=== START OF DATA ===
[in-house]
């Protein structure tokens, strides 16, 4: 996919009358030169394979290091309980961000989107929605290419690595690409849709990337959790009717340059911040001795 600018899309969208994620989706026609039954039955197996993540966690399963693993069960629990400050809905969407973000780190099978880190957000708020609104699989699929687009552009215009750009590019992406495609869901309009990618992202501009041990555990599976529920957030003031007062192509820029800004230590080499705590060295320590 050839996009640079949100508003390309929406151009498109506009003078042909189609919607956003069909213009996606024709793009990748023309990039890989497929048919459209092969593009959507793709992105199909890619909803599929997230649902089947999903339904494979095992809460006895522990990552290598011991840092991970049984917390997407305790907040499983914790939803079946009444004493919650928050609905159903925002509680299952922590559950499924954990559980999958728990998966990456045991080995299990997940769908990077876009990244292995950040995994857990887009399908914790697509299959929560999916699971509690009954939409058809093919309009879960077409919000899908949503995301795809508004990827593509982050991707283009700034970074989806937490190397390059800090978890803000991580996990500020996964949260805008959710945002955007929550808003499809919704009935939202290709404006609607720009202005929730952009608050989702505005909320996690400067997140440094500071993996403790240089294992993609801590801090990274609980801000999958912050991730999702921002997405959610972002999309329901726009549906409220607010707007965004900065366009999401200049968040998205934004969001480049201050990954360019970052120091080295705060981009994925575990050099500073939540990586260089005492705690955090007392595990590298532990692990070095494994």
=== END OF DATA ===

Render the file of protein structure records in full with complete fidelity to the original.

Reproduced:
[in-house]
């Protein structure tokens, strides 16, 4: 996919009358030169394979290091309980961000989107929605290419690595690409849709990337959790009717340059911040001795 600018899309969208994620989706026609039954039955197996993540966690399963693993069960629990400050809905969407973000780190099978880190957000708020609104699989699929687009552009215009750009590019992406495609869901309009990618992202501009041990555990599976529920957030003031007062192509820029800004230590080499705590060295320590 050839996009640079949100508003390309929406151009498109506009003078042909189609919607956003069909213009996606024709793009990748023309990039890989497929048919459209092969593009959507793709992105199909890619909803599929997230649902089947999903339904494979095992809460006895522990990552290598011991840092991970049984917390997407305790907040499983914790939803079946009444004493919650928050609905159903925002509680299952922590559950499924954990559980999958728990998966990456045991080995299990997940769908990077876009990244292995950040995994857990887009399908914790697509299959929560999916699971509690009954939409058809093919309009879960077409919000899908949503995301795809508004990827593509982050991707283009700034970074989806937490190397390059800090978890803000991580996990500020996964949260805008959710945002955007929550808003499809919704009935939202290709404006609607720009202005929730952009608050989702505005909320996690400067997140440094500071993996403790240089294992993609801590801090990274609980801000999958912050991730999702921002997405959610972002999309329901726009549906409220607010707007965004900065366009999401200049968040998205934004969001480049201050990954360019970052120091080295705060981009994925575990050099500073939540990586260089005492705690955090007392595990590298532990692990070095494994």